Thursday, December 22, 2011

A Rant (Creative title, no?)

Do you know one of the hardest things for me, personally, as a writer is? Actually, it is probably linked more to my personality, and being an introvert, but it does have something to do with writing so I'll use it as a blogpost here.

One of the hardest things for me. Any guesses? No, it isn't having trouble sticking to a story and finishing it. Nor is it editing, though that is a difficult thing.

Okay, here it is: Talking to people about my stories. Not just the usual dread that comes with someone asking, "So, what's your story about?", but actually really talking about a story.
There are actually a few levels to this, so I'll go ahead and get started explaining.

For the first level, I merely wish to make a point that I deliberately don't talk about certain stories at times. When I'm writing a rough draft in particular. There are a few reasons for this... One simply being that I don't want to create expectations for the story that are going to either give away plot twists, or put unneeded pressure on me because as I'm writing, I'll be thinking, "Oh, I said that it is going to be like this, and I said this was going to happen, and I said... so I have to make sure that happens...". Of course, pressure can be good at times (I typically work best under pressure, in fact), but other times, not so much.

Second level; I truly have trouble talking about stories with people, both because I'm just clumsy at explaining things about stories in general (even ones that are not my own), and because I'm afraid it could reflect negatively on how people view me. Yes, I know. If you're reading this, and you're fairly well acquainted with me, you know that I rarely worry about what people think of me. I'll go to Wal-mart in a ninja outfit, or some other costume or weird get-up, if I feel so inclined. And I actually take enjoyment in people giving me strange looks and/or laughing at me.
But, when it comes to my stories, I do worry. I'll say it right here; in my most recent, and better, stories, the main characters have fairly major issues (mostly emotionally), and the story in general leans toward being more on the dark side. Not dark as in "There-is-no-hope-in-the-world,-and-you're-going-to-want-to-kill-yourself-after-you-read-this" kind of dark; I make a point of giving my stories happy endings, but they aren't predominately light-hearted, happy fluffy stories.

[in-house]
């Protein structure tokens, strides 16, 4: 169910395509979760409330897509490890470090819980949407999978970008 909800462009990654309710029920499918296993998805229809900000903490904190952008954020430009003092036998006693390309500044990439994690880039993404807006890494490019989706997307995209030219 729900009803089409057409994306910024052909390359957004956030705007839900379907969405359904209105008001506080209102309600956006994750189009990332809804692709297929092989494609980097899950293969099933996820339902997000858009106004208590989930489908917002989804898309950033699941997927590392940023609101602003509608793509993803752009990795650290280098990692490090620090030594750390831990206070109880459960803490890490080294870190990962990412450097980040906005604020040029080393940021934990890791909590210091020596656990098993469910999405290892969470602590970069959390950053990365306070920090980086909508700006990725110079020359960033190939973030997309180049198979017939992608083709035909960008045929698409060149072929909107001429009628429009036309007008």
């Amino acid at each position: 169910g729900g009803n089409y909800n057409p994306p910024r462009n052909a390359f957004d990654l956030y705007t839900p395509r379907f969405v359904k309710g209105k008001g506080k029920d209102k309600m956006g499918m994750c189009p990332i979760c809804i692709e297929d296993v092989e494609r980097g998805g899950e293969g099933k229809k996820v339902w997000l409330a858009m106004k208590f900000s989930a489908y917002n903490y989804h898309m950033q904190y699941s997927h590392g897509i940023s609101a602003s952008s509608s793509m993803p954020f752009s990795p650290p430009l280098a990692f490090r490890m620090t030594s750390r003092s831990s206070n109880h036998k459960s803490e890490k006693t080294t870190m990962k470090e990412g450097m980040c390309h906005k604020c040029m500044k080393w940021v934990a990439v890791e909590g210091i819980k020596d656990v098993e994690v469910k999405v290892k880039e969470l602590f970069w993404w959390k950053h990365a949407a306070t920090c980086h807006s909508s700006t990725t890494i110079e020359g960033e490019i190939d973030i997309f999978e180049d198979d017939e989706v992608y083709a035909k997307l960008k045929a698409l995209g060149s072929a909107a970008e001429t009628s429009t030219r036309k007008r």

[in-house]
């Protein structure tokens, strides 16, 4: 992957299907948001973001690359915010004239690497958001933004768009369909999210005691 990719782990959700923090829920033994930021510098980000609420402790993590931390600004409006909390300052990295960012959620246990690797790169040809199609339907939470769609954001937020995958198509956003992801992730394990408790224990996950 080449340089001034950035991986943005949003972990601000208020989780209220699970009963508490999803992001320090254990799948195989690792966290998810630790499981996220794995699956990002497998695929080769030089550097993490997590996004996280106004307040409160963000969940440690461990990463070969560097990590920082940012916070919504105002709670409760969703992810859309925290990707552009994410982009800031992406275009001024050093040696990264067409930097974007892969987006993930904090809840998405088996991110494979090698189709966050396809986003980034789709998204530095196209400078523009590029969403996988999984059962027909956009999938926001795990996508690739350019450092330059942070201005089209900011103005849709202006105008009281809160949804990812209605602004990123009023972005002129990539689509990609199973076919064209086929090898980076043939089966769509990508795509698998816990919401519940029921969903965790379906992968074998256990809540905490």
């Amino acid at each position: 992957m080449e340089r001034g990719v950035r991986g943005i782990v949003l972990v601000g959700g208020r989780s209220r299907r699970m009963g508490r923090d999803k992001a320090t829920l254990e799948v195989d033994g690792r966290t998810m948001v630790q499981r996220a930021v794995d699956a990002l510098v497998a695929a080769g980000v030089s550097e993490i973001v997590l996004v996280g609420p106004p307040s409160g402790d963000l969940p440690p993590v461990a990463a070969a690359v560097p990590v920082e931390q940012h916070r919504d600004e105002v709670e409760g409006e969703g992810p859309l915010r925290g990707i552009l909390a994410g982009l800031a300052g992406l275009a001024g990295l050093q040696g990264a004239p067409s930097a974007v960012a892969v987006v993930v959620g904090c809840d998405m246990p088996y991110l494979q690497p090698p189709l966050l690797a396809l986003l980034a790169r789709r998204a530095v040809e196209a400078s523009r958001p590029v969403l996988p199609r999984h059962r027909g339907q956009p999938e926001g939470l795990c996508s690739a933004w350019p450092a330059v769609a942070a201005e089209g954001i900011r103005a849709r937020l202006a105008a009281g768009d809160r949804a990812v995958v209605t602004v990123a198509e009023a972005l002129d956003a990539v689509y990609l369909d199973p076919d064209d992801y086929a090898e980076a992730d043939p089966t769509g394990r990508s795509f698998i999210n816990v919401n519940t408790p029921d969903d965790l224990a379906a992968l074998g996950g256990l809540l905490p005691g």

Right. The third level, and the one I'm most having trouble with today, is actually having someone I can talk about my stories with. Don't get me wrong, I have online friends who are quite helpful when it comes to stories, and I'm very grateful to have them. But sometimes, I want to talk and rant about my stories to someone who is right in front of me, in person. Someone who won't think I'm crazy when I talk about the storyline running away from me without so much as a, "May I?", or about characters refusing to listen and in fact doing the opposite of what I want them to. I've gotten very strange looks from people after stating that my characters are being annoying, and received questions of, "You created them, you can just *make* them behave!" or "Why don't you plan out your stories more before you write? Then things wouldn't get away from you so much!"
( Just for the record, the answers to those two questions are 1) Though I created the charries, that by no stretch of the imagination means that they always do what I want them to, and 2) I have tried totally mapping out a story, and the results have been a. Story withering and death, b. Forced, unnatural, and stiff sounding prose, and c. Outline being forgotten and/or completely ignored. )